Step 4: The morning II – Executing trades
Now that we have a good understanding of what is going on in the world, we can start digging into our own charts and look for trades.
4.1 Update your trading plan
There are three things that can usually happen here and this is what I do every morning:
I pull up the trading plans I did on the weekend and cross-check if anything happened that would cancel my trade idea.
If I see that a trading plan is unfolding just as laid out, I will go to my checklist, validate that I have all my signals that I need for my system and then enter the trade.
And if I see any new developments on any other market, create a new trading plan and set new price alerts.
This step usually takes 20 – 30 minutes because I have already done all the work during the weekend and just need to check the trading plans and my price alerts.
4.2 Reviewing my past 10 trades
Every trading session should start with a brief review of your previous trading day.
It’s not necessary to get too much into the details at this point, but you want to get an idea of where you are with your current trading. Look at your past trades and analyze the following:
Am I in a losing streak and is it influencing my behavior and thinking?
Am I in a winning streak and should be cautious of over-confidence?
Have I been over-trading lately?
Am I breaking my rules or am I disciplined enough?
Do I miss trades?
Do I need to adjust my risk?
Again, this step shouldn’t take longer than 5-10 minutes and you just want to see where you are with your trading right now and be aware of any potential dangers or bad behavioral patterns.
Step 5: During your trading day
The good news is, there is almost nothing to do here since we have already created our trading plans, checked the charts in the morning and made sure that we are aware of the most important things.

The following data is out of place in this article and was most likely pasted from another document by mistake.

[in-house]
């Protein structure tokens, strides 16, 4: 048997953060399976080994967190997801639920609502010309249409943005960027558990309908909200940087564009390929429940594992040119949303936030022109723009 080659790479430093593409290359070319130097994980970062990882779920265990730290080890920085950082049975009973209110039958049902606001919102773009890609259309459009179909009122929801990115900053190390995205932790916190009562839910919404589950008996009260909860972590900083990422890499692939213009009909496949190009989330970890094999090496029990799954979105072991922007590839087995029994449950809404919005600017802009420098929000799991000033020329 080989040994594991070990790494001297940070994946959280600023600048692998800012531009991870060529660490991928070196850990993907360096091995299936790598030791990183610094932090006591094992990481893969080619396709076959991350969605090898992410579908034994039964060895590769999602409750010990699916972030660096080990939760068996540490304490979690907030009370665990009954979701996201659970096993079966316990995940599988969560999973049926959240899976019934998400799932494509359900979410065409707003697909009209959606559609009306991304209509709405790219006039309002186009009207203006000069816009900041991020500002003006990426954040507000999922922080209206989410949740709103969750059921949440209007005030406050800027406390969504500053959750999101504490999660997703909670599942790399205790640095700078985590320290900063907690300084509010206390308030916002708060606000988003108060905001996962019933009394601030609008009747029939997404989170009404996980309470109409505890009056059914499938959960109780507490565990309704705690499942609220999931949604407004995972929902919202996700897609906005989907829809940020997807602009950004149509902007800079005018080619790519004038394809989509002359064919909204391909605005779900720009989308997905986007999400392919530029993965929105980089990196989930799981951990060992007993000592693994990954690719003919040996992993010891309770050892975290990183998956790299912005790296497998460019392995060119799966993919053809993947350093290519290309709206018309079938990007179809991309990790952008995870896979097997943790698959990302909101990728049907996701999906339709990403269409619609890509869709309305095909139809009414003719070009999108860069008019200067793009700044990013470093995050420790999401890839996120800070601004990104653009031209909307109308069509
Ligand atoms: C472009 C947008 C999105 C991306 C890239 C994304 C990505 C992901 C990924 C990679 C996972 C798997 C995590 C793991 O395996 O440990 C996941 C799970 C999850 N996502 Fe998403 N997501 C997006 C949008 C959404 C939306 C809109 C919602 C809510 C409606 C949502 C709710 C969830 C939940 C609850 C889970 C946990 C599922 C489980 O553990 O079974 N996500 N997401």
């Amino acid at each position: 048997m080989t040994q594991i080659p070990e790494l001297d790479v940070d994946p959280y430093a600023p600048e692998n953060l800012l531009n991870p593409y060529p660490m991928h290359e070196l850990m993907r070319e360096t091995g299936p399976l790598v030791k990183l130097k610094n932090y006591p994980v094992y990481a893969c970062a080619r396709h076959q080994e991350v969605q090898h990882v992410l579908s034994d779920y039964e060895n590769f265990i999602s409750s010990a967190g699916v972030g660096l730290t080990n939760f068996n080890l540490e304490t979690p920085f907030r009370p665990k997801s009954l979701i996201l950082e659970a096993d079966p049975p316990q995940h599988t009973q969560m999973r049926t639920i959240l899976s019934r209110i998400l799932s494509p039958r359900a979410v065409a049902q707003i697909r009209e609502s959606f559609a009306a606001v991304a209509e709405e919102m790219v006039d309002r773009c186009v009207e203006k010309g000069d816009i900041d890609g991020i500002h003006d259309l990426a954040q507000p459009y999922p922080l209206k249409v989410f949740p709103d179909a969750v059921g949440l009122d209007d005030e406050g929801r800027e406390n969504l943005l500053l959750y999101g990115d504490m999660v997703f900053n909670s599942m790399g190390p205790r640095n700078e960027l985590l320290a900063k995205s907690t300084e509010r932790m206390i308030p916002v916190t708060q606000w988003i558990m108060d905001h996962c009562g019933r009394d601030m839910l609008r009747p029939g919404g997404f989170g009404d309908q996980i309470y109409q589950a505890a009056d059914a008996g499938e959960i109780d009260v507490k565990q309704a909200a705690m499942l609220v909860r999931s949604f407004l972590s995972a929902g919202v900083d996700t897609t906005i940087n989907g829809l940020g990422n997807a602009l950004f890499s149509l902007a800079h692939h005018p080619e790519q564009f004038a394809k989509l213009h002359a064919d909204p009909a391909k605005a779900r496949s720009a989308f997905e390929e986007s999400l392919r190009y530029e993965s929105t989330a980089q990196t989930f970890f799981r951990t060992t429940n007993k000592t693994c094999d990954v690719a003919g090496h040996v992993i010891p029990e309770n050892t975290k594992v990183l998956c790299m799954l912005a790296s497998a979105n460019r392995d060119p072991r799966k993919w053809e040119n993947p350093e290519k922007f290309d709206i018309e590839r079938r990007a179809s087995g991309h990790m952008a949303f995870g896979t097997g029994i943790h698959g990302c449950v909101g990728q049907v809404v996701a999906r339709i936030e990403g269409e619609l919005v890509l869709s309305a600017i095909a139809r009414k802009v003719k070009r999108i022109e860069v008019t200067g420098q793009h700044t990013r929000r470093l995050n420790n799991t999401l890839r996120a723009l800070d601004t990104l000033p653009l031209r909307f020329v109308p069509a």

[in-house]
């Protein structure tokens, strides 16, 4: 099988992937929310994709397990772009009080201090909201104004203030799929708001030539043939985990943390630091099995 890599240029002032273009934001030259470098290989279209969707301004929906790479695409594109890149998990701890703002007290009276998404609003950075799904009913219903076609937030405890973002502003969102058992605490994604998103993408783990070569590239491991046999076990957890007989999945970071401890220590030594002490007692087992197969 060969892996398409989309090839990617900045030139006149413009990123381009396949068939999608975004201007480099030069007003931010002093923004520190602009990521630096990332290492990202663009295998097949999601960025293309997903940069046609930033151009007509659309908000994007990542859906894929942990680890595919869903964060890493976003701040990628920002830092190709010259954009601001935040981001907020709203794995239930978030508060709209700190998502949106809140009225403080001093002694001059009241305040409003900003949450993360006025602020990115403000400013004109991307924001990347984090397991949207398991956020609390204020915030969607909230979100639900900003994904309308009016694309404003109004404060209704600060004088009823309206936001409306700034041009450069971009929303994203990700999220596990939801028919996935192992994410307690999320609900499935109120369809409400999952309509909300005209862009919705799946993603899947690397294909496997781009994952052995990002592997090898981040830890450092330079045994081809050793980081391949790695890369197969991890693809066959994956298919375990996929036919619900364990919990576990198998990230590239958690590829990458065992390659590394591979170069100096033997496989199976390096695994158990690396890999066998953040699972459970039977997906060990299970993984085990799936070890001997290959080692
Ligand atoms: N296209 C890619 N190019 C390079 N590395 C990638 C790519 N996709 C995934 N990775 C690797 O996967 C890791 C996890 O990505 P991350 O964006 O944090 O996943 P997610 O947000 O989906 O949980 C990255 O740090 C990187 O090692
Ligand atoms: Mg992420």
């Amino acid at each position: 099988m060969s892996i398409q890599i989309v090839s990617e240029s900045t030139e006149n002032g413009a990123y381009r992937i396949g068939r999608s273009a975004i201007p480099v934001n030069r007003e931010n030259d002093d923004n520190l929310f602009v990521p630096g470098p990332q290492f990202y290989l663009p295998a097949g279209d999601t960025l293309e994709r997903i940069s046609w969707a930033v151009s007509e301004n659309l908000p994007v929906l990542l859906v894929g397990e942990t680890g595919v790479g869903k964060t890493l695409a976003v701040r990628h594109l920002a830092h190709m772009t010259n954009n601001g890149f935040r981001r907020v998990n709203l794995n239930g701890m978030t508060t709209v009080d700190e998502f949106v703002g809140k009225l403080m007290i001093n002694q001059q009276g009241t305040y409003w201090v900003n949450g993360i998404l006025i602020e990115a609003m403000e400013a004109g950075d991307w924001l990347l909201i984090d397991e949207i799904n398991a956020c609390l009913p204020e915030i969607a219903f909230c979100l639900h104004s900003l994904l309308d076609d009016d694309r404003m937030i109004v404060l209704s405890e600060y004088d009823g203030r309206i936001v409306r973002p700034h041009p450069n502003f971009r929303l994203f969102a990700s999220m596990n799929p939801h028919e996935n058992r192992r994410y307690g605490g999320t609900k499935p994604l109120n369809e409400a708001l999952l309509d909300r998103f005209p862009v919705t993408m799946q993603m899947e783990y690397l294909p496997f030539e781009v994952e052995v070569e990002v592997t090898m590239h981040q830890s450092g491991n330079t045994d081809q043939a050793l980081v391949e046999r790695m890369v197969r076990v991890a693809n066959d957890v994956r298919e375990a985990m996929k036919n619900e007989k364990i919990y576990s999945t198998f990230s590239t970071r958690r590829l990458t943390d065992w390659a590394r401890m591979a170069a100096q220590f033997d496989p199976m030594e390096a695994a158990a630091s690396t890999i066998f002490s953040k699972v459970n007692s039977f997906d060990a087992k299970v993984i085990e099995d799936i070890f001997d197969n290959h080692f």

The problem with sitting at a desk all day watching the markets is that sometimes you do things you don’t really want to do simply out of boredom. – John Porter
The myth of screen time
Many traders still buy into this belief that you just need to be long enough in front of your charts and you will become a better trader. This is total BS and the exact opposite is true: the longer you look at charts, the worse you become and the more bad trading decisions you will make.
With the help of my price alarms I do not need to check my charts at all for the most part. Every 4 hours, once a new candle is closing, I take a brief look to see whether one of my setups is giving a signal or not.
That’s really it and that’s why such an approach is ideal for traders with a regular day job!
Step 6: The evening
To conclude, here are a few tips and things that I do during the evening to end my trading day the best possible way:
6.1 Journal your trades taken
When I have taken trades during the day, I enter them in my trading journal so that I can use that information during the next day for my preparation.
6.2 Managing trades
When I am in trades, I ask myself the following:
Are there important news scheduled during the night and how do I need to adjust my trades?
Do I need to move my Stop loss, exit partially or add to an existing trade?
Then I go through each of my open trades and manage them based on my trading strategy.
6.3 Prepare your next day’s trading plan
Here I spend another 30 minutes per night updating my trading plans. I checked what has happened during the day, re-draw my levels, set new price alerts and look for interesting new patterns.
If you want to be a professional trader, you have to act like one
You probably say that this sounds like a lot of work. But just think where your current trading approach has led you and are you approaching trading with the seriousness it requires?
Most traders just don’t deserve to make money because they are not putting in the time and just hope to get lucky.
The problem we see with amateur traders every day is that they lack guidance and consistency in their approach. Instead of straying around, do yourself a favor and start following a serious routine. You’ll see the benefits within a few weeks.
“Discipline is the bridge between goals and accomplishment.” – Jim Rohn